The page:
Archive for January, 2021

5 Tips to Get Your Horse to Drink More Water During Winter

Monday, January 4th, 2021

Get Your Horse to Drink More Water During WinterThe following guide will help you to get your horse to drink more water during winter: Water is the most essential aspect of any horse’s diet. Without adequate water intake, horses will not survive.

An adult horse (1000 lbs.) in a cool, comfortable environment that is not working, or lactating, needs a minimum of seven to ten gallons of fresh, clean water every day. The amount of water required is closely related to the amount of feed the horse has eaten. Most horses will drink 1.5 quarts of water per pound of dry feed intake. If a horse is consuming 20 pounds of dry hay per day, the horse would be expected to drink approximately 7.5 gallons of water each day. The water requirement is higher if the horse is in training, nursing a foal, growing, pregnant or in a hot/humid environment. The best way to ensure adequate water intake is to always provide free access to fresh, clean water.

Issues associated with water intake during the winter months usually revolve around horses not drinking enough water. Water that has frozen or is near freezing will result in decreased intake. Water consumption reaches its maximum when the temperature is maintained between 45 and 65 degrees Fahrenheit. Similarly, horses that must eat snow as their only water source, will not eat enough snow to satisfy their necessary water requirement completely. This decreased water intake can result in digestive upset or “colic,” associated with feed material becoming impacted (stuck) in the digestive system. Therefore, the water source should be free-flowing or heated to prevent freezing and guarantee the horse is drinking enough water. When installing a heating device for water, be certain that any electrical unit is properly grounded to prevent electrical shock of the horse. Horses are very sensitive to electrical shock and will quit drinking to avoid shock.

Here are few easy tips to assist with increasing your horse’s water intake:

  1. Wet your horse’s feed at a ratio of 2 parts feed to 1 part water. This can increase the hydration status of your horse.
  2. Offer a wet mash, every day, of soaked beet pulp shreds or pellets, timothy forage pellets or alfalfa forage pellets. If you are concerned about adding too many calories to an overweight horse’s diet, try soaking and offering teff forage pellets. Soak these forage or fiber sources at a ratio of 2 parts water to 1 part forage.
  3. Wetting down the long-stemmed hay you offer your horse can also boost water intake slightly.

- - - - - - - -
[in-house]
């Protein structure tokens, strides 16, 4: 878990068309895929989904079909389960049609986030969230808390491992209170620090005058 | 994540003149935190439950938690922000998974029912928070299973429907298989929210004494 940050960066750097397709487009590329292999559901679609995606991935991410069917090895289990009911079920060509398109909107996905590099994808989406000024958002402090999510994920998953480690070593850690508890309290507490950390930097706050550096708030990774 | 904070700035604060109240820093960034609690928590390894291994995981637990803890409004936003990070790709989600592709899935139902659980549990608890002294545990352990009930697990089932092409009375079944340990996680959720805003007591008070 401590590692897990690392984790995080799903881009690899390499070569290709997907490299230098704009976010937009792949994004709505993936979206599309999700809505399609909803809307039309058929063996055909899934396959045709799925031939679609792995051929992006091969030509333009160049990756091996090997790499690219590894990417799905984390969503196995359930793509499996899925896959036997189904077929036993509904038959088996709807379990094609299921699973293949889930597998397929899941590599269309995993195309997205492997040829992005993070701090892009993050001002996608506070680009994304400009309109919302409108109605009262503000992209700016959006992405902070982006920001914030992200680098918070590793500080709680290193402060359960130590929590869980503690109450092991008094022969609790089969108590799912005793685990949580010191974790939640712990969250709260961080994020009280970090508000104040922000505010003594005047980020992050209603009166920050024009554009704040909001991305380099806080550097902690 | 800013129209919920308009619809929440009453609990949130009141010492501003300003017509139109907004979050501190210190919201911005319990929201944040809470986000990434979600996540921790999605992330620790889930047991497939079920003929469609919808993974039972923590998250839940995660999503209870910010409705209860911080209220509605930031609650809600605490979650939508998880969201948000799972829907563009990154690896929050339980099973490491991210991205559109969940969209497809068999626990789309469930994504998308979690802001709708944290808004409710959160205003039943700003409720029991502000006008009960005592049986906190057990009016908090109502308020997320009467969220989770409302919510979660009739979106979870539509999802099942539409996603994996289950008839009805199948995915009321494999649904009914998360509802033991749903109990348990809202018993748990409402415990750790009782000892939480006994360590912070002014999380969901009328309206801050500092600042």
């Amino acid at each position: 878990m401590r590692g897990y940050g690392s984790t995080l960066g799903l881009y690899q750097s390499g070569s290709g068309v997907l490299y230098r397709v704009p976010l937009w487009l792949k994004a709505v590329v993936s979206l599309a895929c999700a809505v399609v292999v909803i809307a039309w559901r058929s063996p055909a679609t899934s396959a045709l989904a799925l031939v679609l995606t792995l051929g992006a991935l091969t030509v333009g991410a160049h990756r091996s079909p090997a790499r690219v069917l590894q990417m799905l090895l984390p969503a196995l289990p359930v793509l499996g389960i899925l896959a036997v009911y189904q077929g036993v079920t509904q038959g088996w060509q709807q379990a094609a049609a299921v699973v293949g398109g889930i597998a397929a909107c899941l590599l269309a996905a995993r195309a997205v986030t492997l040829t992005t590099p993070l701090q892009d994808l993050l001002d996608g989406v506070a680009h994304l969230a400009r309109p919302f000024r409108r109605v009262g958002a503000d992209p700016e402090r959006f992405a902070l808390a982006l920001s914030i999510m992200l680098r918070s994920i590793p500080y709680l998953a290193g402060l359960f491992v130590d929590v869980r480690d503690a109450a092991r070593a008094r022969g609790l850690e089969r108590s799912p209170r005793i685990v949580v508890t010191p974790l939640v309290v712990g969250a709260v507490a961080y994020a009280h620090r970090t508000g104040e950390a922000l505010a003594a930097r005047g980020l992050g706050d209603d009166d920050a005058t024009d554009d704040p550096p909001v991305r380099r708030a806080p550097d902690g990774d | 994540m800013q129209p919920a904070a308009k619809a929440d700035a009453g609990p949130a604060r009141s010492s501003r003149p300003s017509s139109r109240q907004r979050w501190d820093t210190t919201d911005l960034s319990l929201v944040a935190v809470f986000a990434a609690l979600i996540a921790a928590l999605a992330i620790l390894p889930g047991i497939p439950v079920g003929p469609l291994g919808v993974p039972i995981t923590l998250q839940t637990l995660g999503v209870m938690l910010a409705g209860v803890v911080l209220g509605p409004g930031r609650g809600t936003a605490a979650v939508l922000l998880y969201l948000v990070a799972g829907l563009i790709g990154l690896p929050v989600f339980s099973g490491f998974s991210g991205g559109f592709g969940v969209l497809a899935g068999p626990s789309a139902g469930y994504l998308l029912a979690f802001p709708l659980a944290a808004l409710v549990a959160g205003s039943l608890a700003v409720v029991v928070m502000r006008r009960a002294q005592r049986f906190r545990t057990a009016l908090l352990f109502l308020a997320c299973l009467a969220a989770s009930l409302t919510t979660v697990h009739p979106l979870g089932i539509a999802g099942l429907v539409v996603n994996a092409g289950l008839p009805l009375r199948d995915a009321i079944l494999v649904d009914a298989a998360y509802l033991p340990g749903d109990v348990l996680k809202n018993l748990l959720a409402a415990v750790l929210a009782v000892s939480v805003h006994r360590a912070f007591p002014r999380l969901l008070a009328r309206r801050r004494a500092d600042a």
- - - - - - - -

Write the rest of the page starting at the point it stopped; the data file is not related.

4. Flavoring your horse’s water can also encourage water intake, especially if you are traveling and have a picky drinker.
  5. Provide a salt block in your horse’s paddock or stall to help stimulate thirst.

Get Your Horse to Drink More Water During Winter Chart

Horses primarily eating hay will consume more water than those eating both hay and grain. Fiber increases the water holding capacity of the hindgut. Better quality hays, such as alfalfa, are typically higher in calories compared to grass hay. Other baled hay substitutes, such as forage cubes and pellets, can be fed to replace poor quality hay.

Standlee Premium Western Forage offers a wide variety of Alfalfa and Alfalfa mix products ranging from baled, long-stemmed forage, to cubes, pellets and chopped forage. Also available are Standlee Premium Smart Beet (beet pulp) shreds and pellets that increase the calorie content of the forage portion of the diet and are highly digestible.

If you have questions about how you can you to get your horse to drink more water during winter, please contact or visit your local Argyle Feed Store today.

By Dr. Tania Cubitt
Standlee Nutritional Expert – Performance Horse Nutrition

January Garden Tips

Sunday, January 3rd, 2021

January Garden Tips

It may be chilly outside at this time of the year, but winter is a perfect time for a number of outdoor chores. Just consider how much better outdoor chores like soil preparation, planting, transplanting and pruning can be done without toiling in hot summer temperatures.

January Garden TipsIf you need to move a plant to a different spot in the landscape, this is the month to accomplish this job. Most plants move best when they are fully dormant as a result of prolonged exposure to cold temperatures. Remove some of the top growth to compensate for the inevitable loss of some of the roots. Once the plant is moved, water thoroughly, apply root stimulator, and a few inches of mulch over the root area.

January is a great month to accomplish pruning of fruit trees. Annual pruning keeps the harvest within reach, thins crowded branches, allowing more light to penetrate developing fruit and stimulates new growth for next year’s crop. Shade trees can also be pruned at this time.

Fruit trees and vines can be planted at this time as the ground usually does not freeze here in north Texas. You can also prepare the soil for new flower, rose or shrub beds by mixing plenty of organic material like compost or a flower or shrub mix. This way the soil is ready for immediate planting when temperatures get a little warmer.

Fertilize pansies to keep them actively growing. Houseplants can be fertilized with reduced rates of water-soluble fertilizer this month. Do not over-water your houseplants.

Birds of all kinds appreciate a constant source of seed, suet and water during the winter and you will enjoy the activity they create in your backyard. Just remember once you start feeding, you should keep it up through the winter.